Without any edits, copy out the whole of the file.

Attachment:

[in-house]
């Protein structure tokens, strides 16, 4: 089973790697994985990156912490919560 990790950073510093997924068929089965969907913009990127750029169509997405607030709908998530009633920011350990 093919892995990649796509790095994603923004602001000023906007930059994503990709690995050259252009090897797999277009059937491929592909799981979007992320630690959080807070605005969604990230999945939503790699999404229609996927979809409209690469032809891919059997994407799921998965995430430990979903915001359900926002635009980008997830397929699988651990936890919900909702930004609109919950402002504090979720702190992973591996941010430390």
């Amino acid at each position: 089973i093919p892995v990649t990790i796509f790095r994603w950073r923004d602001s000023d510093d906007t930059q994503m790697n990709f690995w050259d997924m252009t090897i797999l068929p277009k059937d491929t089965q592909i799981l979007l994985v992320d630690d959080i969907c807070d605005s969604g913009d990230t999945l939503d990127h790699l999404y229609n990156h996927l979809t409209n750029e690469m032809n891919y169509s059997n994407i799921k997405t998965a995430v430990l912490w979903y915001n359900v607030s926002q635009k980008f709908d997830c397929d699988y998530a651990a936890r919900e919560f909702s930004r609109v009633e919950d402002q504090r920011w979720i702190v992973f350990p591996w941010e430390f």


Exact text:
[in-house]
């Protein structure tokens, strides 16, 4: 089973790697994985990156912490919560 990790950073510093997924068929089965969907913009990127750029169509997405607030709908998530009633920011350990 093919892995990649796509790095994603923004602001000023906007930059994503990709690995050259252009090897797999277009059937491929592909799981979007992320630690959080807070605005969604990230999945939503790699999404229609996927979809409209690469032809891919059997994407799921998965995430430990979903915001359900926002635009980008997830397929699988651990936890919900909702930004609109919950402002504090979720702190992973591996941010430390």
């Amino acid at each position: 089973i093919p892995v990649t990790i796509f790095r994603w950073r923004d602001s000023d510093d906007t930059q994503m790697n990709f690995w050259d997924m252009t090897i797999l068929p277009k059937d491929t089965q592909i799981l979007l994985v992320d630690d959080i969907c807070d605005s969604g913009d990230t999945l939503d990127h790699l999404y229609n990156h996927l979809t409209n750029e690469m032809n891919y169509s059997n994407i799921k997405t998965a995430v430990l912490w979903y915001n359900v607030s926002q635009k980008f709908d997830c397929d699988y998530a651990a936890r919900e919560f909702s930004r609109v009633e919950d402002q504090r920011w979720i702190v992973f350990p591996w941010e430390f």